The complete pre-print version of this article is available here. Below, the location of Meadow Creek and Morrison Creek (Figure 1), two streams in northwestern Montana, in which bull trout (Salvelinus confluentus) passage was studied.

Geoarchaeological Record of the AD 1700 Earthquake and Tsunami at the Salmon River Wet Site, Central Oregon Coast – Rick Minor, Alan R. Nelson

Coseismic subsidence is a major contributor to the scarcity of evidence in the archaeological record of prehistoric earthquakes along coasts of the Cascadia subduction zone. The stratigraphy of suddenly subsided tidal wetlands, in places overlain by tsunami-deposited sand, records a long history of great (magnitude 8–9) earthquakes over the last 3000–7000 years. The most recent of these great earthquakes and its accompanying high tsunami occurred on January 26, 1700. Here we synthesize geologic and archaeological investigations in the Salmon River estuary on the central Oregon coast. Following coastal subsidence of 1.4 ± 0.4 m during the AD 1700 earthquake, the site of a prehistoric settlement was submerged and covered by tsunami sand and tidal mud, creating an archaeological “wet site” subject to erosion in the tidal zone. Excavations in the last remnants of the eroding cultural deposits recovered evidence of a Tillamook Indian hunting camp occupied within a few hundred years before the AD 1700 earthquake. The Salmon River Wet Site, and similar submerged archaeological deposits in other estuaries, constitute rapidly disappearing evidence of coseismic subsidence during the AD 1700 earthquake along the Cascadia subduction zone on the north Pacific coast.

The complete pre-print version of this article is available here. Below, cultural remains are excavated from sediment in a riverbank (Figure 4b).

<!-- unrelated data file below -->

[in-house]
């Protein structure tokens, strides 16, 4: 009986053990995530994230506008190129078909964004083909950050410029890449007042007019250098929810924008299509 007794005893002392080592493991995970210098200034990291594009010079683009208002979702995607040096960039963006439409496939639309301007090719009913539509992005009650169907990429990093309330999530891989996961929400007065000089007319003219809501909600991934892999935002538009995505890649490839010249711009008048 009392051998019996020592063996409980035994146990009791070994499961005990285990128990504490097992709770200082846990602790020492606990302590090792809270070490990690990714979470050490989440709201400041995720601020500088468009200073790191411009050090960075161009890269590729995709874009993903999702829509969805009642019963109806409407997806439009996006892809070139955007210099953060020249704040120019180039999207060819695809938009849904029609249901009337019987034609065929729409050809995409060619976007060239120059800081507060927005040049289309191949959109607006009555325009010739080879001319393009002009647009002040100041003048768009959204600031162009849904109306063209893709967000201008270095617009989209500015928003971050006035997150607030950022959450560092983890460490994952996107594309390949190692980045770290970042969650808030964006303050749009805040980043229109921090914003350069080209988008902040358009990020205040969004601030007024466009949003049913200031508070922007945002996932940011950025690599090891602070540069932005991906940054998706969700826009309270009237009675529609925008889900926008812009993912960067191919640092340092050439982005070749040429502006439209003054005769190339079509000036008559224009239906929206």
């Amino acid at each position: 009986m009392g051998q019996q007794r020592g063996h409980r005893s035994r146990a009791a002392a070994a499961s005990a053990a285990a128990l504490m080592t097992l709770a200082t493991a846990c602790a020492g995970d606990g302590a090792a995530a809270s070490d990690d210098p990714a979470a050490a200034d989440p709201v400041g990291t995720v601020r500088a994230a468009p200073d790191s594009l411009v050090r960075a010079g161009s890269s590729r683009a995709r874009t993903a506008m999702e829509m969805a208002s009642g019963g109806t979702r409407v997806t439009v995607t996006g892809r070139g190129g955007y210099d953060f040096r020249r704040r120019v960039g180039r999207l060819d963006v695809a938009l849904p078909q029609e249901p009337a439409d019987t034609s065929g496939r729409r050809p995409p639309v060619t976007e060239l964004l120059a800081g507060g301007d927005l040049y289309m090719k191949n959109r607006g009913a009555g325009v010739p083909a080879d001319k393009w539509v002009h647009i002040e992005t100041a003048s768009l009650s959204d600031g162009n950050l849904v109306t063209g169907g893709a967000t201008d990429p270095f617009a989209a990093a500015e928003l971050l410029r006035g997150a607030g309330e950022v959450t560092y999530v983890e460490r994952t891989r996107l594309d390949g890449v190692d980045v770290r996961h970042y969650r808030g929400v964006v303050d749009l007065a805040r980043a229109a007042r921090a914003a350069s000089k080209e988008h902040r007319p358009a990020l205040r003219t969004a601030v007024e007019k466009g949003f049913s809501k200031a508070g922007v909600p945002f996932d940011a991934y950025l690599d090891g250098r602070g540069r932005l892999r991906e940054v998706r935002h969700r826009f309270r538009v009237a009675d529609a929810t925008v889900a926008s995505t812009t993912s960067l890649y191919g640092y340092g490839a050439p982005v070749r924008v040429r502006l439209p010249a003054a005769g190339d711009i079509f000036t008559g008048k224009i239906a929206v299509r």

Reconsidering Subspecific Taxonomy of Odocoileus virginianus in Oregon and Washington – Winston. P. Smith, Leslie N. Carraway, Thomas A. Gavin, Jonathan A. Jenks

Two subspecies of white-tailed deer Odocoileus virginianus are recognized in the northwestern United States: O. v. leucurus (Douglas, 1829), and O. v. ochrourus Bailey, 1932. Historically, O. v. leucurus was common along the lower Columbia River and the name was applied to all populations in western Oregon as far south as Grants Pass. Today, O. v. leucurus is limited to populations along the Lower Columbia River with another in Douglas County, Oregon. Examination of 35 electrophoretic loci in 1988 did not support current subspecific taxonomy of O. virginianus in Oregon. Analysis of 18 cranial dimensions among three disjunct populations of O. virginianus in 2003 revealed variation that sorted into three corresponding distinct morphological groups in Oregon. Analyses of mtDNA and microsatellites at 15 autosomal loci from three subspecies of O. virginianus and 2 subspecies of O. hemionus (Rafinesque, 1817) revealed that each O. v. leucurus population possessed unique haplotypes, whereas O. v. ochrourus shared haplotypes with populations to the east. The most genetically differentiated whitetails were the 2 populations of O. v. leucurus (FST = 0.31), which were similarly differentiated from O. v. ochrourus (FST = 0.17–0.19); FST between O. h. hemionus and O. h. columbianus (Richarson, 1829) was 0.10. Thus, O. v. leucurus populations appear morphologically and genetically more different from each other than either is from O. v. ochrourus. Moreover, genetic differentiation among the three O. virginianus populations exceeds differentiation for existing subspecies of O. hemionus. We conclude the evidence warrants describing a new subspecies of O. virginianus in southwestern Oregon.

The complete pre-print version of this article is available here. Images below (Figure 5), display the skull, with antlers, of the Holotype of Odocoileus virginianus douglasi, white-tailed deer.